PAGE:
Remote Play for SQUAD LEADER (SQL) emerged shortly after the release of the game title by the Avalon Hill Game Company (TAHGC) in 1977. Initially this was conducted by regular postal mail (PBM) and evolved as technology allowed to Play by Phone (PBP), Play by text Electronic Mail (PBEM); Play by Graphics (PBG) using a shared drawing computer application and editable map file, Play by Browser (PBB) where a current game map is posted on a website.
As of the mid-1990’s, Advanced Squad Leader (ASL) had developed into an independent branch of the boardgaming community. Similar to its roots in the Squad Leader Series, (which included CROSS OF IRON (COI), CRESCENDO OF DOOM (COD), GI: ANVIL OF VICTORY (GIA)), ASL brought WWII small unit combat to the Boardgame tabletop. SQL retains a following due to its inherent playability and turn-based play more suited to gamers seeking to play remotely in distinct increments of time. ASL greatly expanded the realism and complexity at a loss of playability. Its most distinctive characteristic from SQL is its high level of interactivity between the players.
To enable remote play in the most efficient manner, Rodney Kinney created a Sun Java application, Virtual Advanced Squad Leader (VASL) which featured real time Internet server play in addition to email capability. The primary feature of Sun Java, platform independence, allowed players to interact regardless of their corresponding computer operating systems (any version of Windows, Macintosh, Unix, Linux) with have Java capability. VASL was discovered by members of the SQL community, and used for remote PBEM and real-time server games of the SQL series. For many, this was a frustrating conversion, which required counter substitution, counter labeling, and other efforts to make an ASL system work for SQL. An example of this is the vehicle outlines, which do not have meaning in the ASL system, but do have impact in SQL LOS and other capabilities.
Around 1999, several SQL players worked independently (Tom Leete, Ian McDowall, Bill Thomson) culling the VASL 6K+image set to represent those needed for SQL play. At the same time, Rodney Kinney was approached to make a specific VSQL application for SQL play. Squad Leader Academy (SQLA), a subset of Wargame Academy (WGA) organized a project management approach to the creation of VSQL by surveying the members of the Squad Leader Email List (SLLIST), the SQLA player database, and other VASL users for SQL. The results of the 2/10/2000 survey, focusing on what capabilities the VSQL application should have, was reviewed jointly with Rodney as to the suggestion’s merits, values, and effort required. Most likely driven by other gamer’s similar requests for other game titles, Rodney responded with the creation of the VASSAL engine, which allows others to configure maps, counter sets, charts and other custom items to create specific game title ‘Modules’ for the VASSAL engine. SQLA defined and created all the images and elements necessary for the VSQL module. An alpha playtest version of the early VASSAL engine and VSQL module was organized in 9/08/2001 and subsequently aborted as the development and lack of capabilities of both the VASSAL engine and VSQL module were not yet mature to enable effective play. Additionally, the VSQL expectation was for a stand-alone application similar to VASL3.02 rather then the new operation requirements of the VASSAL engine. Further Development of both VASSAL and VSQL resulted in VSQL version 1.85 (Jeff Thorpe, Bill Thomson), resulting in a Beta Test event (2/14/2003) which recruited 10 VSQL members for trial.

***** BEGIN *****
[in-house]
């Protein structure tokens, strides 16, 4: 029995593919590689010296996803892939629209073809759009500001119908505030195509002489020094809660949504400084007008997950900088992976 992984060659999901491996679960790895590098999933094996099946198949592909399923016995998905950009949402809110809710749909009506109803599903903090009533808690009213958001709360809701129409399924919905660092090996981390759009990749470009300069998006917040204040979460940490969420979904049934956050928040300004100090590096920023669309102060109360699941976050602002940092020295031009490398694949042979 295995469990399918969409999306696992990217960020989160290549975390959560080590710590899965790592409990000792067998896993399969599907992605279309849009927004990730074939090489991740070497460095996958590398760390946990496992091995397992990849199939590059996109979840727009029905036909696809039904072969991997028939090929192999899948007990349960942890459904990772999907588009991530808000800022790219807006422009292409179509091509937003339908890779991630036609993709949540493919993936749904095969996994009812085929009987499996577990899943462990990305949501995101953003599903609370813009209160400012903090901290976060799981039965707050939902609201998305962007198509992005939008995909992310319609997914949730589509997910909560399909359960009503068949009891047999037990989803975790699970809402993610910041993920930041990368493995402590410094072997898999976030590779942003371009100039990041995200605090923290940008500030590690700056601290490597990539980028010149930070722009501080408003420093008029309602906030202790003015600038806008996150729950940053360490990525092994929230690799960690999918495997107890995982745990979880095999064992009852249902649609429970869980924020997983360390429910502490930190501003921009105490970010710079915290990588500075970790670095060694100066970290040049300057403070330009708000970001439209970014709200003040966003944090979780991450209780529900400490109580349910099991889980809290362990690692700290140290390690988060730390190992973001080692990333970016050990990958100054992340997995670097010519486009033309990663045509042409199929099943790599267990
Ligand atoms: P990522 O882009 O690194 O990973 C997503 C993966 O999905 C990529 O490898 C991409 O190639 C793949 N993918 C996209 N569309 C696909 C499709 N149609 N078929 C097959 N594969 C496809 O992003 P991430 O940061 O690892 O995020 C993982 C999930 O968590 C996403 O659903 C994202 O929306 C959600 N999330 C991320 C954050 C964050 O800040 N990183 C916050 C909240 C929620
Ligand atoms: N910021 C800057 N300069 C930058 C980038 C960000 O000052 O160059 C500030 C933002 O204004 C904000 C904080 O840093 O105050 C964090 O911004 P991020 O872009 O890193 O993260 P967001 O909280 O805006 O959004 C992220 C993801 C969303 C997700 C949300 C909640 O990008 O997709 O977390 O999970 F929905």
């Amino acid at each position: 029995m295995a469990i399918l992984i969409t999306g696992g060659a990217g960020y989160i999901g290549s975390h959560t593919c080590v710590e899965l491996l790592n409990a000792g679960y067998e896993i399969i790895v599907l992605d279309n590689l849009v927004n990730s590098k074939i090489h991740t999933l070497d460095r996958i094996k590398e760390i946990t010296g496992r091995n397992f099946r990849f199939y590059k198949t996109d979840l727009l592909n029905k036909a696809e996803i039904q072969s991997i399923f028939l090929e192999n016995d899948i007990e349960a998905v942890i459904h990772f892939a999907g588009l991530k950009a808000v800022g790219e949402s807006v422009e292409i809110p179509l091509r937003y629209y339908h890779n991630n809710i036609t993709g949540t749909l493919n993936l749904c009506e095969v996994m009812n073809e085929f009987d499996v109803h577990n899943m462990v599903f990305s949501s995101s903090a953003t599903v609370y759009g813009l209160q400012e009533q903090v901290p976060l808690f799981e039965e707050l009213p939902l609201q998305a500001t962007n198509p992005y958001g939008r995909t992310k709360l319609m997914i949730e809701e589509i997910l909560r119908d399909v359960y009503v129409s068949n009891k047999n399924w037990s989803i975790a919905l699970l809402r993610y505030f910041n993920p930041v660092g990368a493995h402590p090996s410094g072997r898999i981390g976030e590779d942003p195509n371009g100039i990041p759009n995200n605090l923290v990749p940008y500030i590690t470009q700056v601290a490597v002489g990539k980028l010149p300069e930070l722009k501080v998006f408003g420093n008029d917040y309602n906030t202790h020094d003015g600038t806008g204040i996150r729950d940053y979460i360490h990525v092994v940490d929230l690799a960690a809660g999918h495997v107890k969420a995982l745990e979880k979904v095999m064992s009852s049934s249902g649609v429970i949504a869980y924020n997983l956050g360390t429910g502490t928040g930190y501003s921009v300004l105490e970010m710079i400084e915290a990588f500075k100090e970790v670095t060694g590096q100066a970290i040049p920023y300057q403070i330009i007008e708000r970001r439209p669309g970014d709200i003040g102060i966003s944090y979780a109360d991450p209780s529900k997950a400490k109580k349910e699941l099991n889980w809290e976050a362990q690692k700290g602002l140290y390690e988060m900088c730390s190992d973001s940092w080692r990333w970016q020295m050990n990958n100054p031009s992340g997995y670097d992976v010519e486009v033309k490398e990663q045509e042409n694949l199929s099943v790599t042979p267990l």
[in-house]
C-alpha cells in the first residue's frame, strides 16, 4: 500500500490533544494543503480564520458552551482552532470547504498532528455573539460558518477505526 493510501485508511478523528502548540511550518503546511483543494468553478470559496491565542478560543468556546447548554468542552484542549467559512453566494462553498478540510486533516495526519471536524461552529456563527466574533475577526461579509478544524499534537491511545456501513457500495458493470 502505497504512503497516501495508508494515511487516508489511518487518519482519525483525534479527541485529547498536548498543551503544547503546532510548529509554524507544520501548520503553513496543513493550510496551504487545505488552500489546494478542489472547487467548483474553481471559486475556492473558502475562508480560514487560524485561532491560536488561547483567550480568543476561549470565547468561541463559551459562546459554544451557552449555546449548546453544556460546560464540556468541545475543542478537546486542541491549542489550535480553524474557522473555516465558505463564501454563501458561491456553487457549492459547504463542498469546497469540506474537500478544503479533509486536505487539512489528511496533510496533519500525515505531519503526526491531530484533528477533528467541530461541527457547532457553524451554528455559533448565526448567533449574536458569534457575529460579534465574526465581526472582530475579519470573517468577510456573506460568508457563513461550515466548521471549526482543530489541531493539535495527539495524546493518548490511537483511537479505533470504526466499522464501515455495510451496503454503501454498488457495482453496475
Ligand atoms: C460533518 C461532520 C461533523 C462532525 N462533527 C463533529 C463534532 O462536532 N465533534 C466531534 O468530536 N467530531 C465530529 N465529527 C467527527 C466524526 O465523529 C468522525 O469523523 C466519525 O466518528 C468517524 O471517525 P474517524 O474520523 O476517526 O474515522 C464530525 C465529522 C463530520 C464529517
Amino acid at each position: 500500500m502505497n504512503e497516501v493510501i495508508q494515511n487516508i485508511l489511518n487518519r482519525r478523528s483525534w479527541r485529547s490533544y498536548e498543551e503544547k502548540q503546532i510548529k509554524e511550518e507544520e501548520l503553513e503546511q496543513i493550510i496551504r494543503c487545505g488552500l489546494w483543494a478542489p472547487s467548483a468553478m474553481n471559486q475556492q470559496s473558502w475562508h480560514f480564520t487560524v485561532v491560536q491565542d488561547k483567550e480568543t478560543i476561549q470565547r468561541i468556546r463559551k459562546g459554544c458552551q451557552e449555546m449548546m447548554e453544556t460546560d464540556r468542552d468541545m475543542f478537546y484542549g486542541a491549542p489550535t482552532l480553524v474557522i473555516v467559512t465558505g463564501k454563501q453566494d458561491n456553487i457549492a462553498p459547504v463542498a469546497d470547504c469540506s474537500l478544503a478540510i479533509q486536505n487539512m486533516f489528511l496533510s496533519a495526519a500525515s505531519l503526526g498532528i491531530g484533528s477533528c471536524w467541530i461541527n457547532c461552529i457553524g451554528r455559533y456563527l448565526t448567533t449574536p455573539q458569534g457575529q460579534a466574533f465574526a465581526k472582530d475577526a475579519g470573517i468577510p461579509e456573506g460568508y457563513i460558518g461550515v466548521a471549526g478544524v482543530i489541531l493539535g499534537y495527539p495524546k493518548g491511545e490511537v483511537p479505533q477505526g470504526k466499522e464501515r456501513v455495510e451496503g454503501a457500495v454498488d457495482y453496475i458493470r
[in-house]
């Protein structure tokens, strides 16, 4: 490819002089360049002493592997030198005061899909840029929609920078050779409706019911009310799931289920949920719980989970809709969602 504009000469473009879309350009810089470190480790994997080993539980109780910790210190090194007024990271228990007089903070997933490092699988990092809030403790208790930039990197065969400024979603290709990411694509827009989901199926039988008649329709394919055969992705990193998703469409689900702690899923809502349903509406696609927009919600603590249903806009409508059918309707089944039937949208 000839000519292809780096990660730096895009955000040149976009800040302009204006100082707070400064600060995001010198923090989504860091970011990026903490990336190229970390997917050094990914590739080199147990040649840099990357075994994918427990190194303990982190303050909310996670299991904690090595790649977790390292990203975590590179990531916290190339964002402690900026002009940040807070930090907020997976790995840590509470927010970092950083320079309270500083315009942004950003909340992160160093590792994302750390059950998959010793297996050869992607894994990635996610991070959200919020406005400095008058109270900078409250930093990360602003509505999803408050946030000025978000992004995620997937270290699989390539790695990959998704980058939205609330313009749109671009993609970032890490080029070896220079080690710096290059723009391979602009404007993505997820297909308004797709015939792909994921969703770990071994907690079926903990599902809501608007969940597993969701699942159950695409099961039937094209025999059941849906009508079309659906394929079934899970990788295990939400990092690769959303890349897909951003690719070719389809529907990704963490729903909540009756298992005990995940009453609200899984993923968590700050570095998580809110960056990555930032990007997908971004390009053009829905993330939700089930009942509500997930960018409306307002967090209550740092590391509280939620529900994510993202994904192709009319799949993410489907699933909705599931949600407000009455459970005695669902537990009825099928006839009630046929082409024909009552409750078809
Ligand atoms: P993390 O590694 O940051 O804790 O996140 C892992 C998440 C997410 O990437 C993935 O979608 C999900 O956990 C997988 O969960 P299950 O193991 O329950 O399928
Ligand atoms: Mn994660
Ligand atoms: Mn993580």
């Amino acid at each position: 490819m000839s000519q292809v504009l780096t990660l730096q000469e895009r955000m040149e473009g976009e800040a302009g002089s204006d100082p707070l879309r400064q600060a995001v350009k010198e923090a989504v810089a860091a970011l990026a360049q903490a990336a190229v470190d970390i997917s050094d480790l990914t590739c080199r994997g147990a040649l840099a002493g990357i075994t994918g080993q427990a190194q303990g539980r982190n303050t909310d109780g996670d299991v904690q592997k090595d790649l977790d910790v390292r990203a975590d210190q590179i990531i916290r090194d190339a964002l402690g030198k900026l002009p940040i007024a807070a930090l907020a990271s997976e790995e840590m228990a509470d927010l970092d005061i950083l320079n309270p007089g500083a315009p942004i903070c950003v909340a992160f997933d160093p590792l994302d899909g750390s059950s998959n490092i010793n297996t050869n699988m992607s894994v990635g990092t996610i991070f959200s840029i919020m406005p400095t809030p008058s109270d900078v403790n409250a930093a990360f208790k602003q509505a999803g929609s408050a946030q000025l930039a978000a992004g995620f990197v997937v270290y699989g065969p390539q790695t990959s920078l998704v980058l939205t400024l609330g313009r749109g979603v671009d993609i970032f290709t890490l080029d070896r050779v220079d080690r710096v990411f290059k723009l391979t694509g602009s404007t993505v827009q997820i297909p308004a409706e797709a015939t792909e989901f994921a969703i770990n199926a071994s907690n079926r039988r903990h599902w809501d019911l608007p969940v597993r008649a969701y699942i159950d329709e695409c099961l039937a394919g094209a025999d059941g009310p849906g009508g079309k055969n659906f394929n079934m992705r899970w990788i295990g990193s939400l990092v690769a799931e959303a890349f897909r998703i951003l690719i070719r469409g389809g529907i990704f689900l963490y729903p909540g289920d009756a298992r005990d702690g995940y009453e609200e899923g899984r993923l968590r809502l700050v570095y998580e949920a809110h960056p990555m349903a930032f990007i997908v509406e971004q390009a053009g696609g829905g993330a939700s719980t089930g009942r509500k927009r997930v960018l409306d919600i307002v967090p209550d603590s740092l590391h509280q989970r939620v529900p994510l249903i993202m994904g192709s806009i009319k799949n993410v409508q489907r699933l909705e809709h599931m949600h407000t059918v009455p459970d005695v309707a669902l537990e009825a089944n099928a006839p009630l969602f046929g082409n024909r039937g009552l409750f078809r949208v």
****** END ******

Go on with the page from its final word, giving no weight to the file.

At this time, the infusion of a parallel effort by Jay Yanek (module redesign) and complete set of hand painted counter art counters (Dennis Jorgenson) resulted in a ‘Final’ version of VSQL for SQL play in version 2.0.3. Several of the features incorporated in 1.85 were lost in this parallel effort. Maintaining the momentum of Jay and Dennis, the resources of SQLA were assimilated to create the COI capable version of VSQL to be released as VSQL version 2.5. With the additional constant input of prolific VSQL players (Pete Pollard, Scott Powers, and Alan Yngve), VSQL 2.5 quickly went through final customization and Playtest trial (July 2003) resulting in its release in time for demonstration at the World Boardgame Championships Squad Leader tournament (8/3/03; Baltimore Maryland) and the Squad Leader Academy PBEM CROSS OF IRON event to being September, 2003.
VSQL modules version 3.0 (COD capable) and 3.5 (GIA capable) are active SQLA projects, with the COD expansion completed during 2003, and the GIA expansion in 2004. Retention of a single module for SQL, COI, COD, and GIA allow easier maintenance of common module features. Separate Squad Leader Academy entities COIC and GIAC campaign games will be released as independent modules. Similar to George Orwell’s ANIMIAL FARM, all contributors efforts are greatly appreciated; however, the extended contributions of time and efforts of some key individuals are more appreciated than others. This is especially evident of Rodney Kinney who made this all possible. As Rodney’s investment in the initial creation of the maintenance of the VASSL engine has been done with no monetary compensation, Squad Leader Academy will direct any contributions to Rodney in appreciation.
The project team wishes to thank all involved in this VSQL development, which spanned five years to date. John Blazel, Russ Butler, Frank Bradshaw, David Carter, Alain Chabot, Lars Clausen, Andrew Cowdery, Jason Coyle, Tim Delong, Andy Dupras, Chris Edwards, John Fermendzin, Brian Gagnon, Jon Grantham, Dennis Jorgenson, Marc Lammers, Dan Leader, Thomas Leete, Ian McDowall, Eric Pass, Pete Pollard, Scott Powers, Jason Russ, Chris Stewart, Eric Stranger, Curtis Teeters, Joe Thomas, Jeff Thorpe, David VanBronkhorst, Jay White, Jay Yanek, and Alan Yngve Bill Thomson and Jay Yanek Squad Leader Academy VSQL Project Managers 07/20/2003